Guy Ritchie returned to true form with the highly entertaining action-comedy The Gentlemen. Driving the movie’s all-star cast was Grant as a cockney sleazeball who brilliantly instigates blackmail through a movie pitch. It’s Grant at his most playful and delectable thanks to great timing, delivery and a willingness to go for it.

Best Supporting Actress: Marisa Tomei- The King of Staten Island

Pete Davidson’s cinematic re-telling of his own life story may not have won him any new fans, but it did give the always-welcome Tomei one of her most worthwhile turns in some time as the main character’s mother. The actress radiates as a woman allowing herself a second chance at a life she finally feels she deserves.

Best Original Screenplay: Kajillionaire

Writer/director Miranda July’s latest is an unconventional portrait of family dysfunction that also doubles as a quirky tragicomedy. Decidedly geared towards specific tastes, Kajillionaire is full of iconic imagery and stellar performances all propelled by this surprising story of a con artist family that feels both grounded and otherworldly.

Best Adapted Screenplay: The Boys in the Band

Mart Crowley’s legendary play about a collection of gay men attending a party in 1960s New York City made the seamless transition to film yet again in 2020. Starring some of the industry’s most celebrated gay actors, the entire cast shines thanks to the eternal humor and surprising depth of Crowley’s script.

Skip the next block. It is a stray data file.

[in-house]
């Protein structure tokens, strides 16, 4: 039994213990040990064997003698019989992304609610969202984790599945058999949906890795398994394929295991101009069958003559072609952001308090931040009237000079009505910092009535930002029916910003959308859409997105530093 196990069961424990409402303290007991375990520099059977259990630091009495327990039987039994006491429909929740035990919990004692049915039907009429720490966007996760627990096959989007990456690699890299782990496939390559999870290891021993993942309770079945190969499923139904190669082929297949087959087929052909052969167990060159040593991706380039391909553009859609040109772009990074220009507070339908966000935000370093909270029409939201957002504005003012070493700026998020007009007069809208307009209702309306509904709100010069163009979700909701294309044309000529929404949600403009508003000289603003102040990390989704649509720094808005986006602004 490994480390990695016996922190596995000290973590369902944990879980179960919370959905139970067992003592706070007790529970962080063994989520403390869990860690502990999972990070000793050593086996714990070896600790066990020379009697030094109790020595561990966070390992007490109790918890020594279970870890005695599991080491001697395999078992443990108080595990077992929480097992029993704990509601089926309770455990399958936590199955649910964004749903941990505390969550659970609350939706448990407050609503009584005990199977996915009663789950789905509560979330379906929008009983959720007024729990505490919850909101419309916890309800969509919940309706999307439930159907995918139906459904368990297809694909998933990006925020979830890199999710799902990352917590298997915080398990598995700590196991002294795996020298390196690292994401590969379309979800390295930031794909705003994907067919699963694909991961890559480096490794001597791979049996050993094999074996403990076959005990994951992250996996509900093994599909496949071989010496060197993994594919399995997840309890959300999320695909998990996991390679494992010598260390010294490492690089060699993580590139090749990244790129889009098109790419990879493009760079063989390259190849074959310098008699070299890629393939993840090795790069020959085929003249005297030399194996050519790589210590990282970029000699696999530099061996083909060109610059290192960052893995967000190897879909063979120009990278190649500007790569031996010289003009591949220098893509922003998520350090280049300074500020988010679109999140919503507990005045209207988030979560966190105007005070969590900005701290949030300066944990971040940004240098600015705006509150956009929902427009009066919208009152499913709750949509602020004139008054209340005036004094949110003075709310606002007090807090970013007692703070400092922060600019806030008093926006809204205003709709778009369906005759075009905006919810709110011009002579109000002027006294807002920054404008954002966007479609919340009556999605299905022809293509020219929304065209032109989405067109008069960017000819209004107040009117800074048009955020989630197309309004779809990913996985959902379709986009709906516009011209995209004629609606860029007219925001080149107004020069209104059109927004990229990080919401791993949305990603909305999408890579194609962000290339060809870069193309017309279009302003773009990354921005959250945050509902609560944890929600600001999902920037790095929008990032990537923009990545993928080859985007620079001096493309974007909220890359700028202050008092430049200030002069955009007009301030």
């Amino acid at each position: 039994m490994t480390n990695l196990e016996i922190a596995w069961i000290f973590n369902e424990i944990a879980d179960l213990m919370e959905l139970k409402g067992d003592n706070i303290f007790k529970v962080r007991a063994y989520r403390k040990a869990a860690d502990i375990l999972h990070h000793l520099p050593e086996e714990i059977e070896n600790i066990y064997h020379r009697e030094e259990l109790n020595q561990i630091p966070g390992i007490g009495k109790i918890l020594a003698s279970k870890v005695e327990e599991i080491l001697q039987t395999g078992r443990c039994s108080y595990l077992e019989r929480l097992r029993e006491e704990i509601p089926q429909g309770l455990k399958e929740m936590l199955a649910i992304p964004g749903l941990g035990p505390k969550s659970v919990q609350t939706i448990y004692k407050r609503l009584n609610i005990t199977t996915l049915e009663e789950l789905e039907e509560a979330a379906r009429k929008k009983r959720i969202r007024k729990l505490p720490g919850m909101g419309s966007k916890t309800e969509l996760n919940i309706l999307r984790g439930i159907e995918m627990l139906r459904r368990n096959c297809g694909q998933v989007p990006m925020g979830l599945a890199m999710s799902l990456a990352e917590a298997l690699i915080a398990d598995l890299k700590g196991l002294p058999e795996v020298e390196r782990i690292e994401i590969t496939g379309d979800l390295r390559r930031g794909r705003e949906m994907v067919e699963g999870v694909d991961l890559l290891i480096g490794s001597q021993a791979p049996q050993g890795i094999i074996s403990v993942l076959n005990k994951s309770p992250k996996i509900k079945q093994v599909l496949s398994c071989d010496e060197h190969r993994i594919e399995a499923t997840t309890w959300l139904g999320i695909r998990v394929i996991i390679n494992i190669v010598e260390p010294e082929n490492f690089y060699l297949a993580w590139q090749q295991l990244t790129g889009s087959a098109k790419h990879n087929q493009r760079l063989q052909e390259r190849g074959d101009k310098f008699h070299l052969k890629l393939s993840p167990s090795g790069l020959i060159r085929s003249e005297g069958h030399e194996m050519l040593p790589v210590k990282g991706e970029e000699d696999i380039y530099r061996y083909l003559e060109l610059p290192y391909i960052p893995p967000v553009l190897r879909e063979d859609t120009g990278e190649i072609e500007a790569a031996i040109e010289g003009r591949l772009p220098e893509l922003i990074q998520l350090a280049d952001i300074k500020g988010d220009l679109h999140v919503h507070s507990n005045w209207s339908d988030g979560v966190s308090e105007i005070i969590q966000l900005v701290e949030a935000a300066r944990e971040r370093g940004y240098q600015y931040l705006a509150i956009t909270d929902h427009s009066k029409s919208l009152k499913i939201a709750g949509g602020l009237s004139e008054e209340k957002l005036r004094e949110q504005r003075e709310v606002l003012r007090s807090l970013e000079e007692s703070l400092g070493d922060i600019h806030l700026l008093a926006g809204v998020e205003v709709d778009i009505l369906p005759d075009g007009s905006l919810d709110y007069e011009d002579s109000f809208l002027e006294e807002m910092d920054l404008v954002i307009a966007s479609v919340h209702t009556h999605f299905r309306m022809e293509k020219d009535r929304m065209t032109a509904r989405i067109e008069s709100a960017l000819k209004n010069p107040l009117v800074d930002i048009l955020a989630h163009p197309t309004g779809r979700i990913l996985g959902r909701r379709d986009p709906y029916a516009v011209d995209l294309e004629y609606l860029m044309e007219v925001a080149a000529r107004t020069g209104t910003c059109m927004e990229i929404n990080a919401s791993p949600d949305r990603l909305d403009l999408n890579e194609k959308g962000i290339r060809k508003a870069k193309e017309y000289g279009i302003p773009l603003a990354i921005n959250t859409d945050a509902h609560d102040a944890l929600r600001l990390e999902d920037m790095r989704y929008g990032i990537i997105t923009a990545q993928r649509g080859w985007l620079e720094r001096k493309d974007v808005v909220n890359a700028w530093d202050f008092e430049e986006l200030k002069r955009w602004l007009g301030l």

Best Cinematography: A Rainy Day in New York

Although not a lot of people saw Woody Allen’s latest, those who did were treated to the kind of whimsical, lovely New York comedy that draws on the winning quality of pure nostalgia. It’s an ethereal experience made all the more serene by it’s soft, dreamy photography, courtesy of the legendary Vittorio Storaro.

Best Visual Effects: Birds of Prey

Robbie’s solo turn as Harley Quinn may have been all anyone could talk about when it came to Birds of Prey, but the movie’s special effects had a wonderfully old school feel that was instrumental in bringing Harley’s world of dark poppiness to the screen.

Best Score: Shirley

The story of horror novelist Shirley Jackson was always promised to be a haunting portrait of the famous literary figure no matter what. Yet the intense and surreal score from Tamar-kali had a life of its own and took the author’s life story into another fascinating realm altogether.

Best Original Song: “Loyal Brave True”- Mulan

Christina Aguilera stunningly re-recorded “Reflection,” the song which helped launch both her and the animated Mulan back in 1998, for the 2020 live action version. But it was her new contribution to the soundtrack; a sweeping power ballad about what it means to be a warrior at heart, that proved breathtaking.

Best Documentary: Jasper Mall

This ode to small town America as seen through the eyes of a dying mall had an unexpected poetry as it followed patrons, store owners and even the mall’s Santa over the course of a single year as they all dealt with personal relationships, dwindling business and their own hopes for the future.

Best Foreign Film: The Truth

Two of French cinema’s most acclaimed actresses lead this compelling tale of pair of vastly different women. While one (Juliette Binoche) is struggling to reconcile both present day life and her relationship with her movie star mother (Catherine Denueve), the other finds herself at a personal and professional crossroads of her own.

Good luck to all of this year’s nominees!